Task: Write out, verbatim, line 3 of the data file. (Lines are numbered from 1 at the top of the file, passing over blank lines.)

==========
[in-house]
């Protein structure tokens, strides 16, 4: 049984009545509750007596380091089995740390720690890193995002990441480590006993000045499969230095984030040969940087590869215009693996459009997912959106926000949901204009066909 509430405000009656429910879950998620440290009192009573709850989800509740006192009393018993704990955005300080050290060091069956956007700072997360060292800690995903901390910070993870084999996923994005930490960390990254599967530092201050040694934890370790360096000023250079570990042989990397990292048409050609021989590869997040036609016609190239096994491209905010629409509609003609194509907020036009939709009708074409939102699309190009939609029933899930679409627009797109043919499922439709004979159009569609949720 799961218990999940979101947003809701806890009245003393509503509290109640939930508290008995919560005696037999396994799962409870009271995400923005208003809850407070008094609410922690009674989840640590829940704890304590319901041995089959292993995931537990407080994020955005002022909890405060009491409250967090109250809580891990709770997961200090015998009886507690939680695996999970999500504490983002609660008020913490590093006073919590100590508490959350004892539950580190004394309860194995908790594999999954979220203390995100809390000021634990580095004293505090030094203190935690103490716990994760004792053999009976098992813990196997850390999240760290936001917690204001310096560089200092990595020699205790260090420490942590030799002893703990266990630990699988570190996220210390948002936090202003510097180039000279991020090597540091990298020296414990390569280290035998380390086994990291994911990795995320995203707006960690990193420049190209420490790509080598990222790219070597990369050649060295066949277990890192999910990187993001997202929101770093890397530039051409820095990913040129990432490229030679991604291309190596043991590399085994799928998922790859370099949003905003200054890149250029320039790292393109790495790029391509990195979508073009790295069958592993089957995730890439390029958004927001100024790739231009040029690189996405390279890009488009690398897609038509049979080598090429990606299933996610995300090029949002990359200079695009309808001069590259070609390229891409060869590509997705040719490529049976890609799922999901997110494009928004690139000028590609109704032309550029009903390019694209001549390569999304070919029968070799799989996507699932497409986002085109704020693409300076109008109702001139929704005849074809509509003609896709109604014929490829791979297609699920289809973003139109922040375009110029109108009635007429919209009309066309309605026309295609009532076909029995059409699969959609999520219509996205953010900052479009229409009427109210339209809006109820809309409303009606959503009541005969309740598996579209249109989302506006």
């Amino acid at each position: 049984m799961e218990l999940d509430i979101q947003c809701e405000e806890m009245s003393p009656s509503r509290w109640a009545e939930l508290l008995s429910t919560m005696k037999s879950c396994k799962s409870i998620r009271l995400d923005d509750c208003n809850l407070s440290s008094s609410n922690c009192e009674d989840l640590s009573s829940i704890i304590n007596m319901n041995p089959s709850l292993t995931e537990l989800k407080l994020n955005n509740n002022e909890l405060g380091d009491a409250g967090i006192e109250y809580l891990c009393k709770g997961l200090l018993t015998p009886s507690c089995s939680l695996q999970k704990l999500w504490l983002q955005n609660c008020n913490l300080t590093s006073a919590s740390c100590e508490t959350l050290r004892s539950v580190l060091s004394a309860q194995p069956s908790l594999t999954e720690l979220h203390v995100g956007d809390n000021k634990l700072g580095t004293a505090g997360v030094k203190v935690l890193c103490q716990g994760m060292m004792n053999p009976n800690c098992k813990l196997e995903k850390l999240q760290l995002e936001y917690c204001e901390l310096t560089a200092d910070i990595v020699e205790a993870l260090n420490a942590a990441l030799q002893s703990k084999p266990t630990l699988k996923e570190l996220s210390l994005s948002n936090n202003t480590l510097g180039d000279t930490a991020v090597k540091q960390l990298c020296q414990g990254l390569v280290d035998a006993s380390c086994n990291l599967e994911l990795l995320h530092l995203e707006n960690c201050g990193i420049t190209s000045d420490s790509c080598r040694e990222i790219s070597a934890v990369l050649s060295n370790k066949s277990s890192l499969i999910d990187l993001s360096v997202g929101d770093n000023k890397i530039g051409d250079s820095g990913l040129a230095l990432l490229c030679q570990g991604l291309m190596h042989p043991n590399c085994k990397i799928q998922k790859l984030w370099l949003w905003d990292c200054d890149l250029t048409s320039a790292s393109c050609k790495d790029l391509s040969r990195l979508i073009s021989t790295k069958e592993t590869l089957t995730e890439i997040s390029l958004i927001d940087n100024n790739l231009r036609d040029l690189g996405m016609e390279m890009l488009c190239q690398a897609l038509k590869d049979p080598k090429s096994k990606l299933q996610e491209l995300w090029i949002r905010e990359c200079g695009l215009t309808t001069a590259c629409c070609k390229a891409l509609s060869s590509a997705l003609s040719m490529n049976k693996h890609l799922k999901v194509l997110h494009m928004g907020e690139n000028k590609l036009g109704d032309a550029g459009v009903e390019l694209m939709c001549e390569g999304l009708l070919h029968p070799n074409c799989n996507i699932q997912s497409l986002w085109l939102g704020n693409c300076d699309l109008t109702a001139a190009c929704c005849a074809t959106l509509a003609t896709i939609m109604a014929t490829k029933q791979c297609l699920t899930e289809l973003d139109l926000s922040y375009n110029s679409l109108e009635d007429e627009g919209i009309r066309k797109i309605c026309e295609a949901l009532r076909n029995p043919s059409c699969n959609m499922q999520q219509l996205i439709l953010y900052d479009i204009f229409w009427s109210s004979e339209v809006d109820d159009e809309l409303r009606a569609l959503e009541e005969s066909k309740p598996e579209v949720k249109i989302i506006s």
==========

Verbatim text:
């Amino acid at each position: 049984m799961e218990l999940d509430i979101q947003c809701e405000e806890m009245s003393p009656s509503r509290w109640a009545e939930l508290l008995s429910t919560m005696k037999s879950c396994k799962s409870i998620r009271l995400d923005d509750c208003n809850l407070s440290s008094s609410n922690c009192e009674d989840l640590s009573s829940i704890i304590n007596m319901n041995p089959s709850l292993t995931e537990l989800k407080l994020n955005n509740n002022e909890l405060g380091d009491a409250g967090i006192e109250y809580l891990c009393k709770g997961l200090l018993t015998p009886s507690c089995s939680l695996q999970k704990l999500w504490l983002q955005n609660c008020n913490l300080t590093s006073a919590s740390c100590e508490t959350l050290r004892s539950v580190l060091s004394a309860q194995p069956s908790l594999t999954e720690l979220h203390v995100g956007d809390n000021k634990l700072g580095t004293a505090g997360v030094k203190v935690l890193c103490q716990g994760m060292m004792n053999p009976n800690c098992k813990l196997e995903k850390l999240q760290l995002e936001y917690c204001e901390l310096t560089a200092d910070i990595v020699e205790a993870l260090n420490a942590a990441l030799q002893s703990k084999p266990t630990l699988k996923e570190l996220s210390l994005s948002n936090n202003t480590l510097g180039d000279t930490a991020v090597k540091q960390l990298c020296q414990g990254l390569v280290d035998a006993s380390c086994n990291l599967e994911l990795l995320h530092l995203e707006n960690c201050g990193i420049t190209s000045d420490s790509c080598r040694e990222i790219s070597a934890v990369l050649s060295n370790k066949s277990s890192l499969i999910d990187l993001s360096v997202g929101d770093n000023k890397i530039g051409d250079s820095g990913l040129a230095l990432l490229c030679q570990g991604l291309m190596h042989p043991n590399c085994k990397i799928q998922k790859l984030w370099l949003w905003d990292c200054d890149l250029t048409s320039a790292s393109c050609k790495d790029l391509s040969r990195l979508i073009s021989t790295k069958e592993t590869l089957t995730e890439i997040s390029l958004i927001d940087n100024n790739l231009r036609d040029l690189g996405m016609e390279m890009l488009c190239q690398a897609l038509k590869d049979p080598k090429s096994k990606l299933q996610e491209l995300w090029i949002r905010e990359c200079g695009l215009t309808t001069a590259c629409c070609k390229a891409l509609s060869s590509a997705l003609s040719m490529n049976k693996h890609l799922k999901v194509l997110h494009m928004g907020e690139n000028k590609l036009g109704d032309a550029g459009v009903e390019l694209m939709c001549e390569g999304l009708l070919h029968p070799n074409c799989n996507i699932q997912s497409l986002w085109l939102g704020n693409c300076d699309l109008t109702a001139a190009c929704c005849a074809t959106l509509a003609t896709i939609m109604a014929t490829k029933q791979c297609l699920t899930e289809l973003d139109l926000s922040y375009n110029s679409l109108e009635d007429e627009g919209i009309r066309k797109i309605c026309e295609a949901l009532r076909n029995p043919s059409c699969n959609m499922q999520q219509l996205i439709l953010y900052d479009i204009f229409w009427s109210s004979e339209v809006d109820d159009e809309l409303r009606a569609l959503e009541e005969s066909k309740p598996e579209v949720k249109i989302i506006s």